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Sermon #3127

Carnal Man: 3) The Battle Within

A Sermon on Romans 7:21-23


Romans 7:21-23 ESV KJV
So I find it to be a law that when I want to do right, evil lies close at hand. For I delight in the law of God, in my inner being, but I see in my members another law waging war against the law of my mind and making …

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Sermon Description

Dr. Martyn Lloyd-Jones is fixated on helping his listeners understand the difficult teaching of the apostle Paul’s in Romans 7:15-25. The spiritual identity of the man presented by Paul in Romans 7 is a most perplexing passage. In previous sermons, Dr. Lloyd-Jones has been methodically building his case on the man’s spiritual identity. He is one who knows that the law is good. This man agrees with the law that he is a sinner. Now the man states that he delights in the law. As Dr. Lloyd-Jones argues, these things cannot be said of the unregenerate man. But does this mean that Romans 7 refers to the regenerate man as the Reformed tradition holds? Humbly, the Doctor demurs from men he holds in high estimation. Instead, being bound to the text of Scripture, Dr. Lloyd-Jones points out that while this man does indeed affirm the spiritual nature of the law, he also says there is a battle raging within. Moreover, the man in Romans 7 says he is brought into captivity. What do these elements mean for the spiritual identity of the man in Romans 7? Listen as Martyn Lloyd-Jones untangles and explains this most intriguing passage of Scripture.

Sermon Breakdown

  1. The apostle Paul is continuing his argument about the law from Romans 7:7. He is explaining the law point by point so that no one misunderstands.
  2. In verse 21, Paul sums up what he has been saying. He finds that when he wants to do good, evil is present with him. This is his experience and the "law" or rule of his life.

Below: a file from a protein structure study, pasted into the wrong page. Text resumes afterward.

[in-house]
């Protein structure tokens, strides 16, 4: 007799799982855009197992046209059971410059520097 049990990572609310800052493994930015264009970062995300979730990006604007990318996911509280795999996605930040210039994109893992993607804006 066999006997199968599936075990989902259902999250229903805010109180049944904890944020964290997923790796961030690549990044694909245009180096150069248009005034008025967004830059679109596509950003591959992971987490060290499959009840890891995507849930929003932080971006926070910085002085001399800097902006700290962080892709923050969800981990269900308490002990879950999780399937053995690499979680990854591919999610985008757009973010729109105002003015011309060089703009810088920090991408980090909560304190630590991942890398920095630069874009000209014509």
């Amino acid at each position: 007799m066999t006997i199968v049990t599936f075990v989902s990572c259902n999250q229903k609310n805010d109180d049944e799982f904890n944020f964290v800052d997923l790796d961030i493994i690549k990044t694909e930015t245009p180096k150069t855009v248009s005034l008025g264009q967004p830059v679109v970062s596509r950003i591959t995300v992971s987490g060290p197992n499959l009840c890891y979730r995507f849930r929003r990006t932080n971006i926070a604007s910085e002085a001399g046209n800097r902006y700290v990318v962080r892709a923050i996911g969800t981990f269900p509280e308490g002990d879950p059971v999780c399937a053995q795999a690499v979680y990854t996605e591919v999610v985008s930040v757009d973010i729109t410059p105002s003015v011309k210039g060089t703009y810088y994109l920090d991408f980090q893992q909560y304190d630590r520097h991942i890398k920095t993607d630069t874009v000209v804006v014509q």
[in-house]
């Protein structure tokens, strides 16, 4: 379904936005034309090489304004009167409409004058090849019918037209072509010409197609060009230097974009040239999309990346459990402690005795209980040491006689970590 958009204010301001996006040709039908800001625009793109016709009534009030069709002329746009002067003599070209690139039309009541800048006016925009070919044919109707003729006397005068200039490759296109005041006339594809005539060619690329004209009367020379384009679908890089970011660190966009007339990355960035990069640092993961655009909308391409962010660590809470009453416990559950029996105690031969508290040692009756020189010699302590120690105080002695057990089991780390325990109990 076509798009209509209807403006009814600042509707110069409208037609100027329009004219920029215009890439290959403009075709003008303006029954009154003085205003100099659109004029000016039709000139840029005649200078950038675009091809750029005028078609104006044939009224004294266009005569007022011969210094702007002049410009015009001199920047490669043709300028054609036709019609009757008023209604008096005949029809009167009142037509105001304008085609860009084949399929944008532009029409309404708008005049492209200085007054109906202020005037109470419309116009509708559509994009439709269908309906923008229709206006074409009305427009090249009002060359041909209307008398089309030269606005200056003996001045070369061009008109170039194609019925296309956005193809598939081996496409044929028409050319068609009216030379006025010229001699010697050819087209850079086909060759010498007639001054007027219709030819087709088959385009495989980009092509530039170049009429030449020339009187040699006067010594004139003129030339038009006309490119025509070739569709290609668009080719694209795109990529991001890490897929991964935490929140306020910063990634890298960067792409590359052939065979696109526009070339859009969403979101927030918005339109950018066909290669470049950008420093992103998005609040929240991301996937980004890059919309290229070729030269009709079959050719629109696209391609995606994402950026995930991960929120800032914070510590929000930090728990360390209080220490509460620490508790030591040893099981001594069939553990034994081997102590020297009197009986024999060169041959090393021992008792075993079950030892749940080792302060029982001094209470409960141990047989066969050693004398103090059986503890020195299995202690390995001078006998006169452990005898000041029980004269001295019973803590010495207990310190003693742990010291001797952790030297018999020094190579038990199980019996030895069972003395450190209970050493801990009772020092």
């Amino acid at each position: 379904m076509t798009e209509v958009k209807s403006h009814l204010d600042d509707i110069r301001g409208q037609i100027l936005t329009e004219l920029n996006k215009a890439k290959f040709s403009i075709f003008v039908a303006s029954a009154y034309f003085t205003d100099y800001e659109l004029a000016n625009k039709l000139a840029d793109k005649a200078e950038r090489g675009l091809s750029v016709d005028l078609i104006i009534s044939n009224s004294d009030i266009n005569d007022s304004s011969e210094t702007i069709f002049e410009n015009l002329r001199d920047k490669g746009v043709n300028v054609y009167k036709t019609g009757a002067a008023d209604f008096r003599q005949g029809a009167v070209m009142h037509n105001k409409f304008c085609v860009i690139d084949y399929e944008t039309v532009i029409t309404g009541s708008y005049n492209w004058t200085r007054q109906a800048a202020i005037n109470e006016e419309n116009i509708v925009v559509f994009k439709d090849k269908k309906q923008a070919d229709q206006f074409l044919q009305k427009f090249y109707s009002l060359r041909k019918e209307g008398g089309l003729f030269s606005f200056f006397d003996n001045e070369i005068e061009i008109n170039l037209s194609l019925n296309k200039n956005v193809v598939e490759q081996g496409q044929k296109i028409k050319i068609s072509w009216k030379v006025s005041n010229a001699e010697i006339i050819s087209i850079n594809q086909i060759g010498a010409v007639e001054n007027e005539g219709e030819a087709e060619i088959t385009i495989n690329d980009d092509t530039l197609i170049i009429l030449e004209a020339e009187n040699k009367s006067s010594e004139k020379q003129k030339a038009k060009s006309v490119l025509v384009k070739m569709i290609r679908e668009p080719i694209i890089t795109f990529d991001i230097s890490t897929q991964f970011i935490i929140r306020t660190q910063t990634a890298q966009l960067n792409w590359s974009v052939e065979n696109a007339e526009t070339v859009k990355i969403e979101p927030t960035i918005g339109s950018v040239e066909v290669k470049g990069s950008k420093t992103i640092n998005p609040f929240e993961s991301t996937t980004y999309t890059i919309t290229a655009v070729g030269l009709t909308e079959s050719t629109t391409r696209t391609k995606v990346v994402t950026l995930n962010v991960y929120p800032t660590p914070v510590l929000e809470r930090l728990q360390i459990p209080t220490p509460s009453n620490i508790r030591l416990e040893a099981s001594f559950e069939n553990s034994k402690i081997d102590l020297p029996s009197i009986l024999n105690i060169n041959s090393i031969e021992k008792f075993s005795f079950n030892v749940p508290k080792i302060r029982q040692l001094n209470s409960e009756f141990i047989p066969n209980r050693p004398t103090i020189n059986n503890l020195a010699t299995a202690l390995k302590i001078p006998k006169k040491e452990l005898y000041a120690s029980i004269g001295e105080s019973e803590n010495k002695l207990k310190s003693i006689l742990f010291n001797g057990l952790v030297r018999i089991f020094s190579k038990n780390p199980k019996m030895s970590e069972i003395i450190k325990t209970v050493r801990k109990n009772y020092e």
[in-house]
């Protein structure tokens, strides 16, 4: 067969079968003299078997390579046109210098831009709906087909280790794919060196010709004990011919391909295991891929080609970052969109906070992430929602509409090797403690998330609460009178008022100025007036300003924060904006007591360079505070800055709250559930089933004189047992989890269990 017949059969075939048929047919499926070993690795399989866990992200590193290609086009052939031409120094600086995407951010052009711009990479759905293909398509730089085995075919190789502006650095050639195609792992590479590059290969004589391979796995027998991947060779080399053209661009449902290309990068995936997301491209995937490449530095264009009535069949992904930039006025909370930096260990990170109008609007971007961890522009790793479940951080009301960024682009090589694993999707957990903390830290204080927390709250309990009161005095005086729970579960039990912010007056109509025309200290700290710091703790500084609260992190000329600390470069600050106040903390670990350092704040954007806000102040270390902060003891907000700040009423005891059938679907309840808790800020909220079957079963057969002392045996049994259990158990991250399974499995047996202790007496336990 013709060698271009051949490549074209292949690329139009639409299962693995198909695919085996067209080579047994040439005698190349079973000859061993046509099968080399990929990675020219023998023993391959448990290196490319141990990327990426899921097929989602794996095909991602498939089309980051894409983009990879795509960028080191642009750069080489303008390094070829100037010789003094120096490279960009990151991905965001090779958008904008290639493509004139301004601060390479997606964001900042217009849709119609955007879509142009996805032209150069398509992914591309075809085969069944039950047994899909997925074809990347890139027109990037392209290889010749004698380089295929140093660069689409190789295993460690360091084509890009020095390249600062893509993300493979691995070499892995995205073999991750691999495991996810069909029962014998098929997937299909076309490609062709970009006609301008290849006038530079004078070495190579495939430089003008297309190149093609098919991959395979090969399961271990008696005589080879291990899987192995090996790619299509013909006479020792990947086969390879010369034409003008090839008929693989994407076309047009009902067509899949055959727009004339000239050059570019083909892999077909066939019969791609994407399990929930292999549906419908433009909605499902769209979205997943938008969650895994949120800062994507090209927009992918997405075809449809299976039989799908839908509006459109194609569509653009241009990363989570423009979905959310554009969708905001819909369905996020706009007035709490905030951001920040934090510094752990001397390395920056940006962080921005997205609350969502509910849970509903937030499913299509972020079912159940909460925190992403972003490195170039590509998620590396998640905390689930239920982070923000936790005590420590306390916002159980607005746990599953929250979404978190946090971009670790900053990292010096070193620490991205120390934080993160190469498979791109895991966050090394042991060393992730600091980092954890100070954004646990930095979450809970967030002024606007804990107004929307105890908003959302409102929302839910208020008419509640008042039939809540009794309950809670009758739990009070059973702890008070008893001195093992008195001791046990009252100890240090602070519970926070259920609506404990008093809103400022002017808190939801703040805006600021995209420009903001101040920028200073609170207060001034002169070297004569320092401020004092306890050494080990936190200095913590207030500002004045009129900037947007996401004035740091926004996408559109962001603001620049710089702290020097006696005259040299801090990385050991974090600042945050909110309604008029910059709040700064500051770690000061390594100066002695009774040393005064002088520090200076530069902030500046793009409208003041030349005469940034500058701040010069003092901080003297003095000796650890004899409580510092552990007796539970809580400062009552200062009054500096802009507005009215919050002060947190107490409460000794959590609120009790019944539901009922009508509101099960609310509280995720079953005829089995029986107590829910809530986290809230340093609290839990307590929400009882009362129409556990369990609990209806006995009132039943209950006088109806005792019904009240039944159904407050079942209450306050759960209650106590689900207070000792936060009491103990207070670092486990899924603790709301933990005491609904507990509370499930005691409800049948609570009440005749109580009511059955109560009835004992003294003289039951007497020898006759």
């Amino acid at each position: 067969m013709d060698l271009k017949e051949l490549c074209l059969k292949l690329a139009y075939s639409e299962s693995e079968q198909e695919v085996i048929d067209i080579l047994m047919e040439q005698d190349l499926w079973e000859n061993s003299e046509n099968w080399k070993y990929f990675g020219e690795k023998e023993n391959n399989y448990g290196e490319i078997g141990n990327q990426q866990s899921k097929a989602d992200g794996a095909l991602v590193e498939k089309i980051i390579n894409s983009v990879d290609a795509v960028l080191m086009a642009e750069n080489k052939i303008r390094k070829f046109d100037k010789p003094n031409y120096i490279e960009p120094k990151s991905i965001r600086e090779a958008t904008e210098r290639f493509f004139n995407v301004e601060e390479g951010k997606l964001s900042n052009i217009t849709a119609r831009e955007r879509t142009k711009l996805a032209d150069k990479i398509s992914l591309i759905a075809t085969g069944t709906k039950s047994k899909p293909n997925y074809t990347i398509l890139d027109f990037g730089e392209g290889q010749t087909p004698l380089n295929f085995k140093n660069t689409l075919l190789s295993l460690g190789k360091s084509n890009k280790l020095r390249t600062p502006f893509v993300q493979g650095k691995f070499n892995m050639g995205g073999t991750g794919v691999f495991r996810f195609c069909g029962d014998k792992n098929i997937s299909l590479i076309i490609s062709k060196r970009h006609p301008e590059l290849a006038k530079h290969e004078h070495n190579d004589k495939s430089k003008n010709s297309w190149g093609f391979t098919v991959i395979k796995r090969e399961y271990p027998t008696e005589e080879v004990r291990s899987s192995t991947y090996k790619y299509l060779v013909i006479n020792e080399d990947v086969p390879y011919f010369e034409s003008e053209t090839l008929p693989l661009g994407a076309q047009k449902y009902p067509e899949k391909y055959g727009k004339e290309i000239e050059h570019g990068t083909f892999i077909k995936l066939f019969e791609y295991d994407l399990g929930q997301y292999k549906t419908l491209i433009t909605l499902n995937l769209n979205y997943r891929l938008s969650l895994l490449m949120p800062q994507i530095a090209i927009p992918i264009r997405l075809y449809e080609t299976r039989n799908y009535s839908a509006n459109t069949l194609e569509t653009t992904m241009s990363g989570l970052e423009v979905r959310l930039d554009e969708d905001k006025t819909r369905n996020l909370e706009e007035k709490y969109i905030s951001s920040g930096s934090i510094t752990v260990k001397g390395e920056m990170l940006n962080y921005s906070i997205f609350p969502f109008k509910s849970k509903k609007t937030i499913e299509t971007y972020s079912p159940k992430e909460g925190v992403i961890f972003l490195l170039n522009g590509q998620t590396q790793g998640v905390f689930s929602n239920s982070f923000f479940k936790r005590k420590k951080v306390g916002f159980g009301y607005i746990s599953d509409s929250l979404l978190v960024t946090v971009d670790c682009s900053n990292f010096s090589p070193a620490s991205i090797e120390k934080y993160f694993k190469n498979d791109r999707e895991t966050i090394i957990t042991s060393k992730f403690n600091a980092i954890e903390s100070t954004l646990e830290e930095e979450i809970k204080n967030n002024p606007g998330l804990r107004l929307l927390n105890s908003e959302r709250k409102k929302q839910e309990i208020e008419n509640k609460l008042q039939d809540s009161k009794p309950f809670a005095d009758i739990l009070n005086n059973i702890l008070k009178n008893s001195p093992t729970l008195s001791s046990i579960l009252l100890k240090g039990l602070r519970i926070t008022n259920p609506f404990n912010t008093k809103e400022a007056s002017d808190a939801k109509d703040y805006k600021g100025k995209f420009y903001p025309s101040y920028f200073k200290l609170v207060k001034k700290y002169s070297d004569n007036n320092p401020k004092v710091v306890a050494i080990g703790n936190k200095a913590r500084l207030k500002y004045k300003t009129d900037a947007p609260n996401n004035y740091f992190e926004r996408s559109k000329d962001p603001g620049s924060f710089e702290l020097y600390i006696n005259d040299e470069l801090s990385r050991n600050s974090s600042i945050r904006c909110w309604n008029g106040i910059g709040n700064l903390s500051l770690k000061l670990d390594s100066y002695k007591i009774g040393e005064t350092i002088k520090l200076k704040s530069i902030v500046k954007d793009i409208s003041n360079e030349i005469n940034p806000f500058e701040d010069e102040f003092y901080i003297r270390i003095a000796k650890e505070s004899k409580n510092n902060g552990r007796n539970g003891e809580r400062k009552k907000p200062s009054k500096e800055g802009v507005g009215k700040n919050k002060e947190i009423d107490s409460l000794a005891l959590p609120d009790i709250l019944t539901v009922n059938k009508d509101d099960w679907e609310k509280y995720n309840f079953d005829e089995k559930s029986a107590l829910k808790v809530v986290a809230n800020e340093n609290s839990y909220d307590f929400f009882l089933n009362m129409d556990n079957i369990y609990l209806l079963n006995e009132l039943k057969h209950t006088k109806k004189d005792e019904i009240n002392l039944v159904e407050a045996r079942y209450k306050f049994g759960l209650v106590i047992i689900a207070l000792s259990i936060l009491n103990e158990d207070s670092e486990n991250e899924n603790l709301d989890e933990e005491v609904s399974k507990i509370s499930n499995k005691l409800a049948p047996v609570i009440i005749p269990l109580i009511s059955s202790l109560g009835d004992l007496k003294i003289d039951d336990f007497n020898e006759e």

3. In verses 22-23, Paul explains verse 21. Although he delights in God's law in his inner being, he sees another law in his body warring against the law of his mind and making him a prisoner of the law of sin in his body.
  4. The "inward man" refers to the mind, illuminated by the Spirit. The "members" refer to the body and its appetites. There is a law in the mind, but also in the body.
  5. The law in the body wars against the law in the mind. It uses strategy and military campaign to oppose the mind's desire to do good.
  6. This law in the body takes Paul captive and makes him a prisoner. He is conquered and helpless, like a prisoner at the point of a spear.
  7. Paul is referring to himself, not just part of himself. He is not saying only part of him is captive to sin. His whole self is captive.
  8. Paul is not saying he never has victories or that the captivity is invariable. But he is describing the general tendency and habit of his life at present. Overall, he fails more than he succeeds.
  9. If Paul meant that he was generally victorious, verse 24 ("O wretched man that I am!") would make no sense. His cry shows he feels defeated and hopeless.
  10. "Wretched" means exhausted from hard labor. Paul has struggled in vain and now cries out in despair.
  11. "Who will deliver me?" shows Paul does not yet know Christ and the Spirit can deliver him. He only knows he can't deliver himself.
  12. The "body of death" is the same as the law of sin in the members. Paul wants deliverance from the part of himself opposed to his mind and God's law.

The Book of Romans

Dr. Martyn Lloyd-Jones

Dr. Martyn Lloyd-Jones (1899-1981) was a Welsh evangelical minister who preached and taught in the Reformed tradition. His principal ministry was at Westminster Chapel, in central London, from 1939-1968, where he delivered multi-year expositions on books of the bible such as Romans, Ephesians and the Gospel of John. In addition to the MLJ Trust’s collection of 1,600 of these sermons in audio format, most of these great sermon series are available in book form (including a 14 volume collection of the Romans sermons), as are other series such as "Spiritual Depression", "Studies in the Sermon on the Mount" and "Great Biblical Doctrines". He is considered by many evangelical leaders today to be an authority on biblical truth and the sufficiency of Scripture.